I have added a few dates to this section. There is a bit of overlap between the rule of Artigas and the Supreme Director so it's hard to tell when one began and the other ended without access to the source.--eh bien mon prince (talk) 21:06, 18 June 2012 (UTC)
  • YesY Pyrotec (talk) - Sorry to come back to this again. The second paragraph states off: "During this period", but it is unclear as to what that means. The subsection title is "1810–1829", but most of this paragraph is covering six decades of growth (in cattle exports) from 1810 to 1870, but it ends on Terms of Trade from 1810 and 1825.
The period under analysis in that paragraph is "between independence and the golden age", so it covers the wider 1810-70 period. I moved it out of the subsection accordingly.--eh bien mon prince (talk) 21:06, 18 June 2012 (UTC)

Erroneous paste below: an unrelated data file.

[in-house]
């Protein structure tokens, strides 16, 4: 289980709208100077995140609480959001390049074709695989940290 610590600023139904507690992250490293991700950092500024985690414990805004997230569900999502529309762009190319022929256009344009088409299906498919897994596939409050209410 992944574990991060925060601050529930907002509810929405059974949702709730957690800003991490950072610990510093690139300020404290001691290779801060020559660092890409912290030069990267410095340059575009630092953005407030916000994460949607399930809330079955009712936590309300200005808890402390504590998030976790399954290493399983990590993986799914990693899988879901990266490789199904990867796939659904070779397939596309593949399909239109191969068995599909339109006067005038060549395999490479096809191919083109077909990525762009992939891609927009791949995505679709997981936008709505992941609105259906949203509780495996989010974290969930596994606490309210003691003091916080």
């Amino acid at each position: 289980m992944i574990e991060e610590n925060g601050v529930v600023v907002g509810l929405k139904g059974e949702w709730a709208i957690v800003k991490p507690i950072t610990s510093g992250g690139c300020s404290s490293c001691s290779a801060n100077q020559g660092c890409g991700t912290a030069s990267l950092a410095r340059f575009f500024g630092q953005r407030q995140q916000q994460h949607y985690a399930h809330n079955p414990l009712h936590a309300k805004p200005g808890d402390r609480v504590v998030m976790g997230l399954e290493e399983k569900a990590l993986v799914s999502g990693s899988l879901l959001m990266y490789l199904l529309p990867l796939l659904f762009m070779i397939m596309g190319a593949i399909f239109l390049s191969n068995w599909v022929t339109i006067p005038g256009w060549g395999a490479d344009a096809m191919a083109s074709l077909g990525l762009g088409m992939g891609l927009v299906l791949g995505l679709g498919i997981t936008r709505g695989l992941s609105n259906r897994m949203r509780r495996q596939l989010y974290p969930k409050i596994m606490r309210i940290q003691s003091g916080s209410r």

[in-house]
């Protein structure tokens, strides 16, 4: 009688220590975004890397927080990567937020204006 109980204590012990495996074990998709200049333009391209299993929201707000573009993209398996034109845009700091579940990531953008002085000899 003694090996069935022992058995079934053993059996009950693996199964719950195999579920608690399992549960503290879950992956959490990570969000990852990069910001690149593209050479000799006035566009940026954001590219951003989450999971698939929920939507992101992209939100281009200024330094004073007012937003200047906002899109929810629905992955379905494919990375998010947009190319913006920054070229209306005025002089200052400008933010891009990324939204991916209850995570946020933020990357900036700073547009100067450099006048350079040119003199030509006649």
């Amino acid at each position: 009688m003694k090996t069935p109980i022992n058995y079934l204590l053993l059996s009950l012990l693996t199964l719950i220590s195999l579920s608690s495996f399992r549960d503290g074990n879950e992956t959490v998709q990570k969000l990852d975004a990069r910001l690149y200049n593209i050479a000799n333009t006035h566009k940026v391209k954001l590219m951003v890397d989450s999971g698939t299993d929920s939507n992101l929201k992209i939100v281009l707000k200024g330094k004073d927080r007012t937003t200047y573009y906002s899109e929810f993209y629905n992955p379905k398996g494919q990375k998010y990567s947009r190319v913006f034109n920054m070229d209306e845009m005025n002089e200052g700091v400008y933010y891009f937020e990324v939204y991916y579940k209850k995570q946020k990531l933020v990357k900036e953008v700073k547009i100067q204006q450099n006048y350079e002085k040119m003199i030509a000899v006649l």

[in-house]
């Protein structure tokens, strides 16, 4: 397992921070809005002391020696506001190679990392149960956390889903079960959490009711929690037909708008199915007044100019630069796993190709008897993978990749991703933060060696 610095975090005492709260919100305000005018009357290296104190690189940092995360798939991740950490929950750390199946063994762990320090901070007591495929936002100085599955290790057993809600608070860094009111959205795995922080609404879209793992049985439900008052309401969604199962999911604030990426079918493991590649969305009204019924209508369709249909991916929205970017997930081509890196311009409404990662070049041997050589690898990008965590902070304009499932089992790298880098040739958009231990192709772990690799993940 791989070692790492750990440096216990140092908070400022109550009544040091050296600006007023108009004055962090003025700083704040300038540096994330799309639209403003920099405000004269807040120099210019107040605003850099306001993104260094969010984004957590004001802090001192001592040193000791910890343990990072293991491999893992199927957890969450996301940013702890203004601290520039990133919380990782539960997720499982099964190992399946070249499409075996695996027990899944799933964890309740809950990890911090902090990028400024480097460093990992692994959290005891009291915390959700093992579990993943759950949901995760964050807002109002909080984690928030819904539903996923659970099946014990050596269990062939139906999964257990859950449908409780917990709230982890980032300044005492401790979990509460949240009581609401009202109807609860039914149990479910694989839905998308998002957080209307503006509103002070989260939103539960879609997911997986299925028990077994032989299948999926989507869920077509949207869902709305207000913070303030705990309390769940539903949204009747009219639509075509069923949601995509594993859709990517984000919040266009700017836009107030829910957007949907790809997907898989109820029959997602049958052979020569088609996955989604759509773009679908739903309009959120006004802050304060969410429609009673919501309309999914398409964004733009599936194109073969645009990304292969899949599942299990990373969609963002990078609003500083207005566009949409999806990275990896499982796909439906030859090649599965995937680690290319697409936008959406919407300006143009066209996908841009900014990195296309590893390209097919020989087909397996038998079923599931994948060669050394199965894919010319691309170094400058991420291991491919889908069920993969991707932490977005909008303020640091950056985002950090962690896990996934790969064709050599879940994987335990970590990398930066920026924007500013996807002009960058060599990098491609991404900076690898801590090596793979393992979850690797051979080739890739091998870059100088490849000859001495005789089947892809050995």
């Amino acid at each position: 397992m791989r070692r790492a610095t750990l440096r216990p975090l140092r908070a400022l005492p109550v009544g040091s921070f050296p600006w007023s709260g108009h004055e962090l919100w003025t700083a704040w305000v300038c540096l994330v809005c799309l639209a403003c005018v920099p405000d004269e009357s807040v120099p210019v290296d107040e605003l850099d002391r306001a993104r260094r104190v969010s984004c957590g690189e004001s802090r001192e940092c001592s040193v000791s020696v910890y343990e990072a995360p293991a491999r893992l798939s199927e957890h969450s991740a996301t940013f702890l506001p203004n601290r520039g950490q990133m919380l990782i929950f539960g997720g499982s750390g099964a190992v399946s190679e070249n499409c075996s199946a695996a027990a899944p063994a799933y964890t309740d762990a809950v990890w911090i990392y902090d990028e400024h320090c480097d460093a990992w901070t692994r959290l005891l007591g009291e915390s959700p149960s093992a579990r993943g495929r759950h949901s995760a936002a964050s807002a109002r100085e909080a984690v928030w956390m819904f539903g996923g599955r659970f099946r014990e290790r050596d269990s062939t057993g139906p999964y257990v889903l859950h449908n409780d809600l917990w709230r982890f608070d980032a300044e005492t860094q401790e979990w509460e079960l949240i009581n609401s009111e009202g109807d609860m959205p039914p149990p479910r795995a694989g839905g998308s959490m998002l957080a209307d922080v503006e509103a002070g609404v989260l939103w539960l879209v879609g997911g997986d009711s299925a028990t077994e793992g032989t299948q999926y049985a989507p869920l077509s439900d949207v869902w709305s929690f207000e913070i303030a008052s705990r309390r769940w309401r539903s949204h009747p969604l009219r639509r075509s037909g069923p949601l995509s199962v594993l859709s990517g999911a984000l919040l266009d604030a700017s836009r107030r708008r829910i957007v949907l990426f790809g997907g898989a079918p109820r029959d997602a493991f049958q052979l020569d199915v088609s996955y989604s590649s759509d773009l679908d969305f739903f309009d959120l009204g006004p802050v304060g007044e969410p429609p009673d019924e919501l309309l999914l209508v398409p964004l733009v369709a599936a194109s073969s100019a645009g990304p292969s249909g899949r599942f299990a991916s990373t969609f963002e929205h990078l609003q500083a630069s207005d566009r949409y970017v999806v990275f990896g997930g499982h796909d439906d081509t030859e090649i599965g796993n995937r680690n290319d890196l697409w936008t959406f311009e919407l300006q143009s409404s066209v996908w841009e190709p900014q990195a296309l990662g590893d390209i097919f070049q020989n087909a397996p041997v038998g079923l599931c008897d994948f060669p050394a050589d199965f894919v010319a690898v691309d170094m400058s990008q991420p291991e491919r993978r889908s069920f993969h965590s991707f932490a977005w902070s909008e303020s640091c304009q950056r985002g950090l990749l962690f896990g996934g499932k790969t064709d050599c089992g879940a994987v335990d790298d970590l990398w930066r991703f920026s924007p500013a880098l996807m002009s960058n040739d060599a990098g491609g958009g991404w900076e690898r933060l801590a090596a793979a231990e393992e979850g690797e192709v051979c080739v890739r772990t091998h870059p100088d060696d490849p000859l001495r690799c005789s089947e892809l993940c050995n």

• YesY Pyrotec (talk) - In the third paragraph Battle of Cepeda needs a date.
Done.--eh bien mon prince (talk) 21:06, 18 June 2012 (UTC)
    • Placemarker - provinces to be added later, or removed).
  • YesY Pyrotec (talk) - I think the fifth paragraph should say "lack of an Argentine merchant fleet ....".
Done.--eh bien mon prince (talk) 21:06, 18 June 2012 (UTC)
I deleted the unsourced claims, and removed the 'says who' tag as the word 'notorious' appears in the original source.--eh bien mon prince (talk) 18:01, 20 June 2012 (UTC)
    • 1829–1870 -

....stopping for now. To be continued. Pyrotec (talk) 17:02, 16 June 2012 (UTC)

  • Looks OK.
  • Export-led boom -